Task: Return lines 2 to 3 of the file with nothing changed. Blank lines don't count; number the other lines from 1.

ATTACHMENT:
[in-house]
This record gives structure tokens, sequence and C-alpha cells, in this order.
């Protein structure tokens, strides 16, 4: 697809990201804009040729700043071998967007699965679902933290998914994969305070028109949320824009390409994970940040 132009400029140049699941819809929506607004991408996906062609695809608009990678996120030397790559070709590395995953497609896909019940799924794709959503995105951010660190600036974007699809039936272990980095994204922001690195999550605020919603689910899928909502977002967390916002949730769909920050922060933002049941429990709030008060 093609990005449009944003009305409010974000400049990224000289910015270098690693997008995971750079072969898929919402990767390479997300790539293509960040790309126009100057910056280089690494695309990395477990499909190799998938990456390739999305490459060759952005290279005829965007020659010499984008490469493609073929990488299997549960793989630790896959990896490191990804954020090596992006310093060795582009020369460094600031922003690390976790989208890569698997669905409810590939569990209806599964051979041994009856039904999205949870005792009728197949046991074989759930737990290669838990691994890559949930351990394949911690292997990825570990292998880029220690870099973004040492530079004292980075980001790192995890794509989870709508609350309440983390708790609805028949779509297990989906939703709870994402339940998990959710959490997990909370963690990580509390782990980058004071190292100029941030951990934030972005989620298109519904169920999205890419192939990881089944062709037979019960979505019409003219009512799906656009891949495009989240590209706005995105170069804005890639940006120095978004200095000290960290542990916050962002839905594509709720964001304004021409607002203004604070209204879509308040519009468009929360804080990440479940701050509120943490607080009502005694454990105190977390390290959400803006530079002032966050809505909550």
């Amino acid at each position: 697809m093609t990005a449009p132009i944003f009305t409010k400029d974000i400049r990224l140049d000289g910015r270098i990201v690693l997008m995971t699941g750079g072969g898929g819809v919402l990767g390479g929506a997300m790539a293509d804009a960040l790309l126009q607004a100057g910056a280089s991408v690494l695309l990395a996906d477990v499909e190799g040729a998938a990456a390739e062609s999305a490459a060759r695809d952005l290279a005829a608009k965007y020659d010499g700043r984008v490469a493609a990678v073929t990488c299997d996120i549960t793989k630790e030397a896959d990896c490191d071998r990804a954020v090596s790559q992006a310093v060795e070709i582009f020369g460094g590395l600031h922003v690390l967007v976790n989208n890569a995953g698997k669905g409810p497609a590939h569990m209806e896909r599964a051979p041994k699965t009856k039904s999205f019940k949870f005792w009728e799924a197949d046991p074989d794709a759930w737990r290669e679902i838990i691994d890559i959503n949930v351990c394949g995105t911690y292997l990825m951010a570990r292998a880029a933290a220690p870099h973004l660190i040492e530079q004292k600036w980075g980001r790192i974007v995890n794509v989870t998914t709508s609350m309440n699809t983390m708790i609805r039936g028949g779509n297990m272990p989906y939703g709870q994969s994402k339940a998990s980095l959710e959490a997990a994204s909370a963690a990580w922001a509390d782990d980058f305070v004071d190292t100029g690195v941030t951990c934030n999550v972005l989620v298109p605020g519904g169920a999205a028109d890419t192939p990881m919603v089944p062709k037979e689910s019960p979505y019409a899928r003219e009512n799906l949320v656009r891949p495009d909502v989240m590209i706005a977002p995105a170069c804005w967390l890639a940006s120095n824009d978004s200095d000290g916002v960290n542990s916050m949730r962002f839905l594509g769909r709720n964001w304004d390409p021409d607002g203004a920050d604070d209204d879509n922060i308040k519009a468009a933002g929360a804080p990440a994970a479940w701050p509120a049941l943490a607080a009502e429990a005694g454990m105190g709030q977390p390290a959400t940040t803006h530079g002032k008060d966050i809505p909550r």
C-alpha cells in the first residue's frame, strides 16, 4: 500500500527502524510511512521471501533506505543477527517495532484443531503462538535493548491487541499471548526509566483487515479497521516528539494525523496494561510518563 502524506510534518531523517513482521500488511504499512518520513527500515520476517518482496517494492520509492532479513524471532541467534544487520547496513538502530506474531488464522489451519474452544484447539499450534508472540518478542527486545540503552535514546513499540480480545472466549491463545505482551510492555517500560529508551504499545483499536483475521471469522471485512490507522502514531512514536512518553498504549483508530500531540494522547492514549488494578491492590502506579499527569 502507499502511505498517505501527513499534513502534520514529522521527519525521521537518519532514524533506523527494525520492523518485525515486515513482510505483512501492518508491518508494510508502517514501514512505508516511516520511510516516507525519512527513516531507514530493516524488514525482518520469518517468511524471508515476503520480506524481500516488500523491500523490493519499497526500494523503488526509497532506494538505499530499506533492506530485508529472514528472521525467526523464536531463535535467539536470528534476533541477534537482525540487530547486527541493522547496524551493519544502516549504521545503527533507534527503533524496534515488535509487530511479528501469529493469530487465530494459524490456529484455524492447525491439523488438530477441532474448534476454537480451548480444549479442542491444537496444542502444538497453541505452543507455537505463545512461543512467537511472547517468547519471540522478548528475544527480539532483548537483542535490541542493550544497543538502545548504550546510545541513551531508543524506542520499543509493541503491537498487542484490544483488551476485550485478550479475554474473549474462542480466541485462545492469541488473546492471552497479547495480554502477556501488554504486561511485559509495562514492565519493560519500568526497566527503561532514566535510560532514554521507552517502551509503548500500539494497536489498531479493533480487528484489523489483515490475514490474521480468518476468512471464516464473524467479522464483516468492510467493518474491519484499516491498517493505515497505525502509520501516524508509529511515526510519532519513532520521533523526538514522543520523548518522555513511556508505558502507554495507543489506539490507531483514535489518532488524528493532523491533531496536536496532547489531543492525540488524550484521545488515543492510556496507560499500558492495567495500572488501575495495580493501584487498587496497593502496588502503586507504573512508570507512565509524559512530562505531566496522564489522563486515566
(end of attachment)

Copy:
This record gives structure tokens, sequence and C-alpha cells, in this order.
């Protein structure tokens, strides 16, 4: 697809990201804009040729700043071998967007699965679902933290998914994969305070028109949320824009390409994970940040 132009400029140049699941819809929506607004991408996906062609695809608009990678996120030397790559070709590395995953497609896909019940799924794709959503995105951010660190600036974007699809039936272990980095994204922001690195999550605020919603689910899928909502977002967390916002949730769909920050922060933002049941429990709030008060 093609990005449009944003009305409010974000400049990224000289910015270098690693997008995971750079072969898929919402990767390479997300790539293509960040790309126009100057910056280089690494695309990395477990499909190799998938990456390739999305490459060759952005290279005829965007020659010499984008490469493609073929990488299997549960793989630790896959990896490191990804954020090596992006310093060795582009020369460094600031922003690390976790989208890569698997669905409810590939569990209806599964051979041994009856039904999205949870005792009728197949046991074989759930737990290669838990691994890559949930351990394949911690292997990825570990292998880029220690870099973004040492530079004292980075980001790192995890794509989870709508609350309440983390708790609805028949779509297990989906939703709870994402339940998990959710959490997990909370963690990580509390782990980058004071190292100029941030951990934030972005989620298109519904169920999205890419192939990881089944062709037979019960979505019409003219009512799906656009891949495009989240590209706005995105170069804005890639940006120095978004200095000290960290542990916050962002839905594509709720964001304004021409607002203004604070209204879509308040519009468009929360804080990440479940701050509120943490607080009502005694454990105190977390390290959400803006530079002032966050809505909550």